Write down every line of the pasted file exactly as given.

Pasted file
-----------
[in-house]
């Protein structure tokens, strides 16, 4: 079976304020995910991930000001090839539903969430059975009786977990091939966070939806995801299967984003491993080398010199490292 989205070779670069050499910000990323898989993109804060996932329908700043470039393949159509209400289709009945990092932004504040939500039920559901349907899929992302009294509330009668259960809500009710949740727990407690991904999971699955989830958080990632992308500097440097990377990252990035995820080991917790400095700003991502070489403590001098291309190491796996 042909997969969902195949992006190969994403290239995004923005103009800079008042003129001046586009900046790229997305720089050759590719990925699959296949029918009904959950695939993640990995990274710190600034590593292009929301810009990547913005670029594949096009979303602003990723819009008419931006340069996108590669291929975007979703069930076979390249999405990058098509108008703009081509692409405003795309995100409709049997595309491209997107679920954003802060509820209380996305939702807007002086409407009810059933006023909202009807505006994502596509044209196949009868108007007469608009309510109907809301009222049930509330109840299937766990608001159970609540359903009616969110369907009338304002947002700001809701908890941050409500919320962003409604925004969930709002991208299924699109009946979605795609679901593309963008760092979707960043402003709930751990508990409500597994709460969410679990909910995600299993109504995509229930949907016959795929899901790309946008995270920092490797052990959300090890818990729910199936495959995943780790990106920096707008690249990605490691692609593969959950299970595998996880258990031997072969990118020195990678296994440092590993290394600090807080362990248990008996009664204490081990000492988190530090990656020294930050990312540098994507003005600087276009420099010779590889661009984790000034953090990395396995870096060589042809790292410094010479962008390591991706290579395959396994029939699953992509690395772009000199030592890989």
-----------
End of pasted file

[in-house]
């Protein structure tokens, strides 16, 4: 079976304020995910991930000001090839539903969430059975009786977990091939966070939806995801299967984003491993080398010199490292 989205070779670069050499910000990323898989993109804060996932329908700043470039393949159509209400289709009945990092932004504040939500039920559901349907899929992302009294509330009668259960809500009710949740727990407690991904999971699955989830958080990632992308500097440097990377990252990035995820080991917790400095700003991502070489403590001098291309190491796996 042909997969969902195949992006190969994403290239995004923005103009800079008042003129001046586009900046790229997305720089050759590719990925699959296949029918009904959950695939993640990995990274710190600034590593292009929301810009990547913005670029594949096009979303602003990723819009008419931006340069996108590669291929975007979703069930076979390249999405990058098509108008703009081509692409405003795309995100409709049997595309491209997107679920954003802060509820209380996305939702807007002086409407009810059933006023909202009807505006994502596509044209196949009868108007007469608009309510109907809301009222049930509330109840299937766990608001159970609540359903009616969110369907009338304002947002700001809701908890941050409500919320962003409604925004969930709002991208299924699109009946979605795609679901593309963008760092979707960043402003709930751990508990409500597994709460969410679990909910995600299993109504995509229930949907016959795929899901790309946008995270920092490797052990959300090890818990729910199936495959995943780790990106920096707008690249990605490691692609593969959950299970595998996880258990031997072969990118020195990678296994440092590993290394600090807080362990248990008996009664204490081990000492988190530090990656020294930050990312540098994507003005600087276009420099010779590889661009984790000034953090990395396995870096060589042809790292410094010479962008390591991706290579395959396994029939699953992509690395772009000199030592890989």